David Groube and Ann Kent (Letters, September 11) both have reasons to condemn the Australia-China free trade agreement, as does Bill Shorten, the ACTU and the CFMEU.

This sounds really strange as Daniel Andrews, the Labor Premier of Victoria; Jay Weatherhill, the Labor Premier of SA; John Robertson the Labor opposition leader in NSW; along with Bob Hawke, Simon Crean and Martin Ferguson, all staunch Labor members and ex-prime minister and ministers support the trade agreement.

I believe the opposition to the FTA is driven by the unions, and as Bill Shorten is in their pockets this will be always the case.

John Perkins, Cooma, NSW

Whitlam gave refuge

Robert Willson (Letters, September 14) is incorrect in asserting that Prime Minister Gough Whitlam "flatly refused" to accept refugees from South Vietnam after its government fell to forces from the North in 1975 . Following the fall of Saigon in April 1975, the Whitlam government accepted 200 refugees from the south in June of that year and a further intake of 300 was announced in July. Whitlam also commissioned a detailed study into the integration of Vietnamese refugees.

This was early days and the Vietnamese refugee crisis further escalated. To his lasting credit, Malcolm Fraser's government took in many tens of thousands of Vietnamese refugees over ensuing years. Let it also be remembered that this policy received largely bipartisan support from the opposition Labor Party.

Jonathan Hayes, Hughes

How to escape when a magpie attacks you

It's magpie swooping season again. There are many suggestions on how to deal with this. But as someone who walks in the bush and cycles regularly, I find the best solution is to wear a hat/helmet and wraparound sunglasses and then ignore the magpies. If a magpie dives, don't look around, alter speed or acknowledge its existence. Amazing how they cease to be scary when one does this; even those like the very persistent one that dived me closely, often past my face, a dozen or so times as I cycled towards Queanbeyan, or the one that thumped hard into my helmet near Albert Hall.

None of them were scary, because I wore a bicycle helmet and wraparound glasses. If walking, wear a wide-brimmed sunhat, which works too. The magpie will eventually go away. I find the magpie will stop diving sooner if you don't acknowledge it. I have on occasions turned around to look after they have stopped diving, and seeing me look, the magpie has begun attacking again. No, pretend you haven't noticed them.

Julie Macklin, Narrabundah

No substance

Listening to parliamentary question time on Tuesday and Wednesday this week I despaired at the puerile and inept questions put up by this second-rate Labor opposition! They were bad enough over recent weeks but it seems now that they are so devoid of any substance and real national interest that they have descended to silly questions, plastic grins and inane laughter.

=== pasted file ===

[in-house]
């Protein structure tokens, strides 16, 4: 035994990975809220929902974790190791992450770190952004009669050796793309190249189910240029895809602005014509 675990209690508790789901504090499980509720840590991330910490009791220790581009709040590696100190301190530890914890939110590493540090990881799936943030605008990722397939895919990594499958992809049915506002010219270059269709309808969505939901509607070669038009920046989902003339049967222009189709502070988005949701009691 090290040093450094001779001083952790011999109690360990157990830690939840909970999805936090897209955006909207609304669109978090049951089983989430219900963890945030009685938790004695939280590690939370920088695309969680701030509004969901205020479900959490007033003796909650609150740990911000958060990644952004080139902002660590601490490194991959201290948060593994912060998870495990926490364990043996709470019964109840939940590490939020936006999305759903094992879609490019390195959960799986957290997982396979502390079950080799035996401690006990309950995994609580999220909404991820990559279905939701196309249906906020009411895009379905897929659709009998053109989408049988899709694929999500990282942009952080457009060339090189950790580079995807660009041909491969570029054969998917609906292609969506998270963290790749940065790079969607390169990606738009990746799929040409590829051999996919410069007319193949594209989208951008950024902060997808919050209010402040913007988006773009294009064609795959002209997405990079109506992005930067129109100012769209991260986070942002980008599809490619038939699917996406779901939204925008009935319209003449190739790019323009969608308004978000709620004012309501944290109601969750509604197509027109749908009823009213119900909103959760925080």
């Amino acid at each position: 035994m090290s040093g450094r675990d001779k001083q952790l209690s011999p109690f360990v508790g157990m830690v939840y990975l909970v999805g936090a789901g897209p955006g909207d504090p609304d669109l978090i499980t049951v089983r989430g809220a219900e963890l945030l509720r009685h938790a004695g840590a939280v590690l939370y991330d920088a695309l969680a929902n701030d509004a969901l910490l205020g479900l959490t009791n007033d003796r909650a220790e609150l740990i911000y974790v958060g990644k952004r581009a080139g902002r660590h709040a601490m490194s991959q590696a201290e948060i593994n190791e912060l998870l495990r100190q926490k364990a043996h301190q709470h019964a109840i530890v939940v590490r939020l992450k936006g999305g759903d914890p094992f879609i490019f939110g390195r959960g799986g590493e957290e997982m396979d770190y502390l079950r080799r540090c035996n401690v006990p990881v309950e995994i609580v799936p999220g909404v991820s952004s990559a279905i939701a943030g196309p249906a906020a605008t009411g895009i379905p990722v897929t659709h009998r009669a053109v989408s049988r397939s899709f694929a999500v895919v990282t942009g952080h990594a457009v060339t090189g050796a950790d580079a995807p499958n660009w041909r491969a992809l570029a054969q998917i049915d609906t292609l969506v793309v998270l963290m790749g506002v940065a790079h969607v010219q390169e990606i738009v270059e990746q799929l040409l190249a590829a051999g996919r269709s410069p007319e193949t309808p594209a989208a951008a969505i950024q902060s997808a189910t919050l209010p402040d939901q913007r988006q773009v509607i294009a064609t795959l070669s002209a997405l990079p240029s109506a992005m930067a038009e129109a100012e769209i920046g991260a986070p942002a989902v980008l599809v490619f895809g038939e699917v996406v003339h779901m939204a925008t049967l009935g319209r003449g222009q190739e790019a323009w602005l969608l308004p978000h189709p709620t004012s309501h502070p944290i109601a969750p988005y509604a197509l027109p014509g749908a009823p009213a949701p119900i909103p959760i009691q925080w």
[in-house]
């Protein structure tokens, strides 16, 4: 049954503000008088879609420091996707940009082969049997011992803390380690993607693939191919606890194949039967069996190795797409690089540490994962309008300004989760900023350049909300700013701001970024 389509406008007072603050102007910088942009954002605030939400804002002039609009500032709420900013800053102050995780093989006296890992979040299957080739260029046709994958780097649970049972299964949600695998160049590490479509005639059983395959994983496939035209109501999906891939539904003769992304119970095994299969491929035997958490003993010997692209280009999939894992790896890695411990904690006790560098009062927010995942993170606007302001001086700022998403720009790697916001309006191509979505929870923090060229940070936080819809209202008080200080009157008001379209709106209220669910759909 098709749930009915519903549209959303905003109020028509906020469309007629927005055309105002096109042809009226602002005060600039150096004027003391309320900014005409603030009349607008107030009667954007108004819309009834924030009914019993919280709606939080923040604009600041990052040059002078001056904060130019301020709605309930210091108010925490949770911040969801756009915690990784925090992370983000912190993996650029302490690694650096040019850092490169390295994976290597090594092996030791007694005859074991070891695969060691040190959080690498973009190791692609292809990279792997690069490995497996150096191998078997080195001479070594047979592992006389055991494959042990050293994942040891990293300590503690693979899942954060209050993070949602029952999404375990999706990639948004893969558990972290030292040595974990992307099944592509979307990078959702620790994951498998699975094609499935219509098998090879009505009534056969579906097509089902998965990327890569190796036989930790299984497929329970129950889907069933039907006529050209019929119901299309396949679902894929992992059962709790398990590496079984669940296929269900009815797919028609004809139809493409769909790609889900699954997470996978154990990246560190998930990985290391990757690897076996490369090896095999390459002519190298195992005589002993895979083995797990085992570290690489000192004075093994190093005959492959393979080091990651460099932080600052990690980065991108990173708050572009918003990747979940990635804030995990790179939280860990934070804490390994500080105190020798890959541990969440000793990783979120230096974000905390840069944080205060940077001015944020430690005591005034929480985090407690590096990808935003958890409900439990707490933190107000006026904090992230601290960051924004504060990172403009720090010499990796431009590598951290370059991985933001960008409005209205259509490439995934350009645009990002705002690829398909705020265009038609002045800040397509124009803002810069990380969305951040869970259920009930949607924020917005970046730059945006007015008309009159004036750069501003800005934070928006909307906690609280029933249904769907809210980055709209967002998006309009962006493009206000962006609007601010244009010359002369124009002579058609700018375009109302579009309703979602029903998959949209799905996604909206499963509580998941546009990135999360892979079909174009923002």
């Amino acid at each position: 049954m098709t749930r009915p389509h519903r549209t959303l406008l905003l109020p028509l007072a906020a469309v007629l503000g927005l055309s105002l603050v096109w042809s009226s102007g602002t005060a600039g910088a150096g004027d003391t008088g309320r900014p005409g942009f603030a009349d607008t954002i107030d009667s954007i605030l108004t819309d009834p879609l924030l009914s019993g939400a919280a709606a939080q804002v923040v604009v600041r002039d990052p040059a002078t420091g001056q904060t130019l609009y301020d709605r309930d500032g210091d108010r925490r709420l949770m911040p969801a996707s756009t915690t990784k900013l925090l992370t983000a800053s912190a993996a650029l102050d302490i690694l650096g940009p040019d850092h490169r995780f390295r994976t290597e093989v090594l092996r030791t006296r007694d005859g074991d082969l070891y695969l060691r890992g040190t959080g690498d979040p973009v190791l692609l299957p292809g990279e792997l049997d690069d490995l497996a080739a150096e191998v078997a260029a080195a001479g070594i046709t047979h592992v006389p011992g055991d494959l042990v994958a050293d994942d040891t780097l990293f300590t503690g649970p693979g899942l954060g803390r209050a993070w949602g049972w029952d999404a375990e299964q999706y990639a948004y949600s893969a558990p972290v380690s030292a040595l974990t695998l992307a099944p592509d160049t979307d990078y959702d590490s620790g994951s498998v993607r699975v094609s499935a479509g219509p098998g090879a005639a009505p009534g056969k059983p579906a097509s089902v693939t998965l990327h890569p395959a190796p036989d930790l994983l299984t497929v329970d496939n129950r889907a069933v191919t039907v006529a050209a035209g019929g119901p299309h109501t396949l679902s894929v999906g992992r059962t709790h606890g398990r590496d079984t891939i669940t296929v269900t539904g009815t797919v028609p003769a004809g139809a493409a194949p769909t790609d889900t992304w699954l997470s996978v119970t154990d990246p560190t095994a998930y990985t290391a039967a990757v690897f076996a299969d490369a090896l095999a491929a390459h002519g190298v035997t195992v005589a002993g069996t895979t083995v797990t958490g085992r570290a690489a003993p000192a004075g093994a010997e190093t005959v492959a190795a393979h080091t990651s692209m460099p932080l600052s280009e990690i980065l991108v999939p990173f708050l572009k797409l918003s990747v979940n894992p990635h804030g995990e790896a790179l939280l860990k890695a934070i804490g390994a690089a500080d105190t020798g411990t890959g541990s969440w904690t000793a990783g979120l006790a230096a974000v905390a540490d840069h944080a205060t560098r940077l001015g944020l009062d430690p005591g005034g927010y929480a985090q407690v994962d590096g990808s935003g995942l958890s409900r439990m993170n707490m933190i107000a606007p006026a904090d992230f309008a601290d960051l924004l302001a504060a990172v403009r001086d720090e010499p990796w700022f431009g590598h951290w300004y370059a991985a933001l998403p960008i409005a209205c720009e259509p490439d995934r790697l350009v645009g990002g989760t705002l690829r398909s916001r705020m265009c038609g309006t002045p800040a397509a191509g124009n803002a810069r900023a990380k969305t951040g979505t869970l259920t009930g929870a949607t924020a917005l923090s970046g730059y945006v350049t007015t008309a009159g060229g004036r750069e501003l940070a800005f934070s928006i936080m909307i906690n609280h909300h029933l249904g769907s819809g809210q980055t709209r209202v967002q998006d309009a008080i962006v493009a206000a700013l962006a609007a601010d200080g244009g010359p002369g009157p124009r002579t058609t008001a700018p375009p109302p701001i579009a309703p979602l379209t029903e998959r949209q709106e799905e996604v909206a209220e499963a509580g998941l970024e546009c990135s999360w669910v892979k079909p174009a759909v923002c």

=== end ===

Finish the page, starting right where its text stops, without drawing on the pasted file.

Led by the less-than-impressive Bill Shorten, they just do not get that the silent majority of Australians are sick and tired of their Parliament being used as a plaything to pander to political ineptitude, childlike behaviour and incessant interjection. Pity help Australia if they ever get hold of the reins of power.

Len Goodman, Flynn



I listened to Tony Abbott's farewell speech on ABC TV news at 12.30pm on Tuesday and appreciated his words of thankfulness and dignity in defeat. I said amen to what he had to say.

Evelyn Bean, Ainslie

By not showing up to Parliament for two days after losing his job, Tony Abbott shows that, like all bullies who don't get their own way, he's just a sook.

Jeanette Handke, Kambah

The rule of the bully boys is over, and intelligent and humanitarian government can now begin. Congratulations to Malcolm Turnbull and those who had the sense to leave the sinking ship.

Vee Saunders, Weetangera


Andrew Hughes ("The new brand: Turnbull wants to represent progression, not hope", canberratimes.com.au, September 16) exhorts branding as the solution to political problems. Haven't we had enough focus groups, poll-driven policy and three-word slogans? Political branding is the poison, not the cure. If I were cruel, I might quote Laclos: "Like most intellectuals, he is intensely stupid." So I shan't.

Michael Barry, Torrens


Michaelia Cash is said to be likely to become Malcolm Turnbull's immigration minister. To get a sense of her political personality, search "Michaelia Cash Wong YouTube". Go full screen and turn the volume up. It's the sort of performance that brings politicians into contempt.

John Kilcullen, Cook


Given the ACT government's commitment to fair competition, I am sure it will ensure Uber and taxis incur the same government fees. However, of equal if not greater consumer concern is that the passengers in Uber cars will have the same insurance cover and the cars will have the same safety and police clearance regulations as taxis.

Ed Dobson, Hughes


I see that the new British Labour leader, Jeremy Corbyn, is leading or closing meetings with the singing of The Red Flag, probably the first time this has occurred since Michael ("Left") Foot was leader. As I remember it, the opening lines were: "The workers' flag is deepest red, it flutters oe'r our martyred dead." Similarly, the parody, "The working class can kiss my arse, I've got a bludger's job at last." Does anyone remember the full text?

Bert Castellari, Curtin